SeaDrif platform mw-65

Rapid Analysis and Spatialisation of Risk Project,

A consortium of European research institutes and companies meet with the European Commission’s Research Agency to kick off the Rapid Analysis and Spatialisation of Risk Project, or RASOR Phase 1. The EC has already invested significantly in rapid response services through the Emergency Management Services Programme, one the Copernicus Core Services. Through the Copernicus downstream services call, the EC signaled a desire to see new disaster risk management services created, facilitating the work of those interested in risk reduction and mitigation, and supporting the full cycle of disaster management. RASOR aims to increase the simulation abilities of national civil protection agencies, international organisations interested in risk reduction and the reinsurance sector.

RASOR has a global focus, and aims to support risk reduction through enhanced spatialisation of hazard, exposure and vulnerability, combined with the possibility of simulating risk reduction measures that support the development of new emergency management protocols. Unlike many new disaster-related applications, RASOR is not a mapping services, or a visualization portal. RASOR is a trade-space, in which users and practitioners can upload information and products from a wide range of different sources and perform simulations based on real or imaged events from the past, present and future. Users can compare the results of flood models with EO-based flood monitoring, or analyse the impact of a landslide on a flood risk profile. Ultimately, risk reduction decision makers will always be taking subjective decisions. RASOR aims to make those subjective decisions as expert as possible by enabling a single, common spatialisation and viewing platform for risk-related information. Ultimately, RASOR users will be able to analyse impact on five critical areas of interest: physical, demographic, social, economic, environmental.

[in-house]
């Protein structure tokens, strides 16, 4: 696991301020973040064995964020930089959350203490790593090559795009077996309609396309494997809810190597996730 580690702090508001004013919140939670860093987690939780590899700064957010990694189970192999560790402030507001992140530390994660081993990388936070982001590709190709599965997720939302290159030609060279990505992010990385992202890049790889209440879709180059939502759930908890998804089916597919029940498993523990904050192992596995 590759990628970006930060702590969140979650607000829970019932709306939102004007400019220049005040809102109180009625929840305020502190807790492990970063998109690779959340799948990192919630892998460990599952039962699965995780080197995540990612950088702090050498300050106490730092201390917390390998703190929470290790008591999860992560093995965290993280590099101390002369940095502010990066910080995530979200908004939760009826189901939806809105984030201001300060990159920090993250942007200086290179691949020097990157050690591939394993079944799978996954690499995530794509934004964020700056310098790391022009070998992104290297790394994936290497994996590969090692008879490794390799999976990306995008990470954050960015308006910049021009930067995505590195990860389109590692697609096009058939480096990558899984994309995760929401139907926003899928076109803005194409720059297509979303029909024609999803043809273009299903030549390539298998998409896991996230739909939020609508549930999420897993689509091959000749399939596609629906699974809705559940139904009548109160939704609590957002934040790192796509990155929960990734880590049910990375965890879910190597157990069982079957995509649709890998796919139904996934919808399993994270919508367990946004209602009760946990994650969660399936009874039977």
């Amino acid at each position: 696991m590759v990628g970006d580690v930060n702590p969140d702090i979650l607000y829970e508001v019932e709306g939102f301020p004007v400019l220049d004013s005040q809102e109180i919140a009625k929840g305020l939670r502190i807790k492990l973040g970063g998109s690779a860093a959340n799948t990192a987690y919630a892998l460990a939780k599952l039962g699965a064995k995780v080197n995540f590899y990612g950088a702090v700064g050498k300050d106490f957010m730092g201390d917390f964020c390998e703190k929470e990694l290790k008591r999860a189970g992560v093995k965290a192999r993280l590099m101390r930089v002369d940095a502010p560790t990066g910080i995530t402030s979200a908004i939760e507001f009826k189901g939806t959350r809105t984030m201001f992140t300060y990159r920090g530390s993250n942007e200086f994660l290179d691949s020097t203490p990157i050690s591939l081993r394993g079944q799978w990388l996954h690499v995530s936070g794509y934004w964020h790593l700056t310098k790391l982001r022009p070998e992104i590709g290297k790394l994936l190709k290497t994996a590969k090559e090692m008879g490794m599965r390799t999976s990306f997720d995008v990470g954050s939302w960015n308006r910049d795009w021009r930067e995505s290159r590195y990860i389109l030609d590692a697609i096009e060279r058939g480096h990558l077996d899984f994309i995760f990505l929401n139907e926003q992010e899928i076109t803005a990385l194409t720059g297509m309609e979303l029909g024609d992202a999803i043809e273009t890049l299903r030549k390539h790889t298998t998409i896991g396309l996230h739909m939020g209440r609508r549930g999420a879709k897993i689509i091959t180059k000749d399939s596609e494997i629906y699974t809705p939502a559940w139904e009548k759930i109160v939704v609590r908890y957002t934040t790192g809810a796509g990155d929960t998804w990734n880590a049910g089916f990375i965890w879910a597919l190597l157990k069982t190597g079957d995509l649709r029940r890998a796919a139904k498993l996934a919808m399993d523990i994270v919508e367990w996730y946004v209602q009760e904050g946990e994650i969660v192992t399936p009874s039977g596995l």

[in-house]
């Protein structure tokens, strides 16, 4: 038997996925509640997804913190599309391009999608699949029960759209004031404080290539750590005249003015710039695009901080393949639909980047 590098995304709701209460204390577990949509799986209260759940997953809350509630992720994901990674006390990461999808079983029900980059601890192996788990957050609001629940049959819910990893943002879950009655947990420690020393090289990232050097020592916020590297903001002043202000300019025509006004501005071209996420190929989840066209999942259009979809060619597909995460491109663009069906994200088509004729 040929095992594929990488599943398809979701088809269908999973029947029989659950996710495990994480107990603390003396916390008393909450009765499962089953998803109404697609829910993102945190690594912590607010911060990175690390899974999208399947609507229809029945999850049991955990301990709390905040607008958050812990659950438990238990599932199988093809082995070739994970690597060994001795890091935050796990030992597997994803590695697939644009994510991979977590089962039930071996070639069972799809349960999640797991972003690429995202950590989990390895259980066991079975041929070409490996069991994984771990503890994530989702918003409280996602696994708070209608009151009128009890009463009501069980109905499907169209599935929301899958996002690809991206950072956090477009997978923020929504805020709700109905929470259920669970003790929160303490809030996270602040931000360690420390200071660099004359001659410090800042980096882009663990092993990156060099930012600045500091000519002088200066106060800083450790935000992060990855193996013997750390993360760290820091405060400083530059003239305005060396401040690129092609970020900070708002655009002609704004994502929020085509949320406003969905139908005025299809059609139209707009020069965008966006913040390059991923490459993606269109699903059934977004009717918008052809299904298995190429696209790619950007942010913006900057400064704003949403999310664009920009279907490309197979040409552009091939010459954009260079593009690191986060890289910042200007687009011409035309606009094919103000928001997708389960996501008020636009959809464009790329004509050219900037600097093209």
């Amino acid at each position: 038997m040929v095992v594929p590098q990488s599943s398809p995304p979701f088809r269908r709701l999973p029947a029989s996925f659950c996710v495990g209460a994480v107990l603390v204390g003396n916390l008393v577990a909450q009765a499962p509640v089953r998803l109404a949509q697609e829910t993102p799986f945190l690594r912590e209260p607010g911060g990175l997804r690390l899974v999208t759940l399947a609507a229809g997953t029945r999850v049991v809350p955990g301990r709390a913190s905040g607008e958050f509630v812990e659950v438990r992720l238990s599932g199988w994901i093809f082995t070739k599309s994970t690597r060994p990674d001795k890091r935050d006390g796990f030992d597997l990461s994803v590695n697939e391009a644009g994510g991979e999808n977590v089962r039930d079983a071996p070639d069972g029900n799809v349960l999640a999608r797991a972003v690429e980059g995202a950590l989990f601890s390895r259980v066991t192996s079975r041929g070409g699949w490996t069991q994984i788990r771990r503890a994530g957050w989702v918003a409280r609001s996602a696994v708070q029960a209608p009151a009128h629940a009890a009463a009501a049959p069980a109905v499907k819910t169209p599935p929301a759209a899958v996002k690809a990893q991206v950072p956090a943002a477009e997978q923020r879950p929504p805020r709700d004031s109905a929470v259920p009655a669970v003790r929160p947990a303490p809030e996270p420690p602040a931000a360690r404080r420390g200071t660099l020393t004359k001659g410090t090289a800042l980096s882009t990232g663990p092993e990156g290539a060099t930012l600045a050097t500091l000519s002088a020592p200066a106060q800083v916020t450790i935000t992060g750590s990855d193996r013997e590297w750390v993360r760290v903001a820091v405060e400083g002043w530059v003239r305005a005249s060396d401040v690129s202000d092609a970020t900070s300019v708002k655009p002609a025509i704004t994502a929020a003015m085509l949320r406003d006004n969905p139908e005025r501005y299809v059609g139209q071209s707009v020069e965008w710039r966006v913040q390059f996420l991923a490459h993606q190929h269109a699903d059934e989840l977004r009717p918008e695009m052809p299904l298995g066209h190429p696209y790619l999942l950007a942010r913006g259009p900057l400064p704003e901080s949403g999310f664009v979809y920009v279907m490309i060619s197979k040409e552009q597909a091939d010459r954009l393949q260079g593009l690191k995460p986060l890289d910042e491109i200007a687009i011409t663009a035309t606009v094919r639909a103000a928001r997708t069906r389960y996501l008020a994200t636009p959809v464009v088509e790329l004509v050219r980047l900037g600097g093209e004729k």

Web Advanced Space Developer Interface

The WASDI project lies in a complex environment of existing computer tools and services.

According to the new paradigm of moving processors to the data, WASDI has been developed to work on the top of the Data Information Access Services (DIAS) platforms to facilitate the development and deploy of EO Data processors.

WASDI allows to manage the full EO Processor development cycle, starting from the basic features like searching the multi provider catalogue, exploring images and applying pre-processing steps, mask or filters, directly on the web.

WASDI key feature is the possibility for EO Experts to develop their own processor at home and deploy it to the cloud with simple drag and drop operations, closing the gap in the distribution of new EO processor to the market.

WASDI, by means of a smart multi language programming library, let the user develop his own processor, in his own environment, with his own tools. Once the processor is tested and ready, the user should be able to drag and drop it in WASDI to let this processor been automatic deployed in the cloud.

The user can develop using this library on his own personal computer and the WASDI code takes care of accessing missing data from the cloud once is needed, during the development and testing phase. Once the processor is deployed, the system recognizes that the software is running on the cloud and makes direct access to the input data in a transparent way.

WASDI is used by CIMA Research Foundation researchers to provide to Italian Civil Protection Operational Service for Near Real Time (NRT) flooded Area Detection, EO Based Root level soil moisture evaluation, Vegetation indexes for forest fire forecast models.

WASDI is also the technological base of the e-DRIFT project.